An ex-Goldman Sachs banker accused of involvement in the multi-billion-dollar 1MDB scandal has agreed to be extradited from Malaysia to the United States to face charges, his lawyers said Friday.
Dec. 13, 2016, the logo for Goldman Sachs appears above a trading post on the floor of the New York Stock Exchange. (File photo: AP)
Huge sums of public money were purportedly stolen from Malaysian state fund 1MDB and used to buy everything from yachts to art in a scheme that allegedly involved former premier Najib Razak and contributed to his government's election defeat.
Goldman's role is under scrutiny as the Wall Street titan helped arrange $6.5 billion in bonds for 1MDB. Authorities in Malaysia and the US accuse former employees of charges ranging from bribery to stealing billions of dollars, and investigators believe cash was laundered through the US financial system.
Malaysian Ng Chong Hwa, a former managing director at the bank, was indicted in November when US authorities also lodged an extradition request. He has been in custody in Malaysia since the US indictment.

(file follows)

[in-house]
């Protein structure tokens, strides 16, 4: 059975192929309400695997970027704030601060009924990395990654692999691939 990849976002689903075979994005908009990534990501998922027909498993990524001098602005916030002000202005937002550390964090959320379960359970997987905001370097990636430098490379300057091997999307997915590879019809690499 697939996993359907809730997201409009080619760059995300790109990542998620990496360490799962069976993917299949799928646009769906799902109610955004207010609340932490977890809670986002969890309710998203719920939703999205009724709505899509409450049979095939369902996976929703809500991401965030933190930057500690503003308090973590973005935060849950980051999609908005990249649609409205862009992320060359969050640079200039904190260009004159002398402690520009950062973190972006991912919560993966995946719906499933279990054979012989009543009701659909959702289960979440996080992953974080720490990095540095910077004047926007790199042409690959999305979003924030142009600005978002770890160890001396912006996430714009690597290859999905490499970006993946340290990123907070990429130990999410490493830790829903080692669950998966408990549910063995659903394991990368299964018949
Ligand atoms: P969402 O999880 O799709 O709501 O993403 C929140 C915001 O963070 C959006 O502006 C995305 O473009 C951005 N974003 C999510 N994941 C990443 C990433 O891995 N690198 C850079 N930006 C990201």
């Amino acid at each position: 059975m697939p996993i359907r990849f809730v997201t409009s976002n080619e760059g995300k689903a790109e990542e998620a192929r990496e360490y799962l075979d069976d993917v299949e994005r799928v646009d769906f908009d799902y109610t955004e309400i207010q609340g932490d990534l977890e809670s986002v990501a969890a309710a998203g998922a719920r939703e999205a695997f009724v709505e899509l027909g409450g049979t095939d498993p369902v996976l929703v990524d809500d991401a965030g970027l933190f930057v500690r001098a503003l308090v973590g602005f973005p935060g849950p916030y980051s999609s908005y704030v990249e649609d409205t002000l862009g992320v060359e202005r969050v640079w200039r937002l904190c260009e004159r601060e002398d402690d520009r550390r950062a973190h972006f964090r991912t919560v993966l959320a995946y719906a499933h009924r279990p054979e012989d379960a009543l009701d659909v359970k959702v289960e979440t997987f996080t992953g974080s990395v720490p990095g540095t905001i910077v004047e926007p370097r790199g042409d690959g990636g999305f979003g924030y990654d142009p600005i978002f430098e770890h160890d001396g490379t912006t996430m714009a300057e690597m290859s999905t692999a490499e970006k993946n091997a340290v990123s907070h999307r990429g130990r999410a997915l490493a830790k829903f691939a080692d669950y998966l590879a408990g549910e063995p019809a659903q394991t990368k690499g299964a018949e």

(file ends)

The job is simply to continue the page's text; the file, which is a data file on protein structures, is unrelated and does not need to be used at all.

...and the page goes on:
Malaysia also filed charges against Ng, as well as Goldman Sachs and another of its former employees, Tim Leissner.
At a court hearing in Kuala Lumpur on Friday, Ng's lawyers said he would stop fighting the extradition request and wanted to be sent to the US within 30 days.
"He intends to defend the case on its merits in the court for the Eastern District of New York," his lawyer Tan Hock Chuan told reporters after the hearing.
"The respondent has reached an agreement with the US Department of Justice for bail," he added, without giving further details.
The Malaysian interior ministry must first issue an order allowing Ng, commonly known as Roger Ng, to be extradited to the US, the judge told the court. Under local law, Malaysia has up to 90 days to send him to the US, according to Tan.
It was not immediately clear what will happen with the Malaysian charges.
Ng faces charges in the US of conspiracy to commit bribery and conspiracy to commit money laundering in relation to the bank's work with 1MDB, which was set up with the ostensible aim of helping to develop Malaysia's economy.
Former Goldman partner Leissner has already pleaded guilty in the US to 1MDB-linked charges.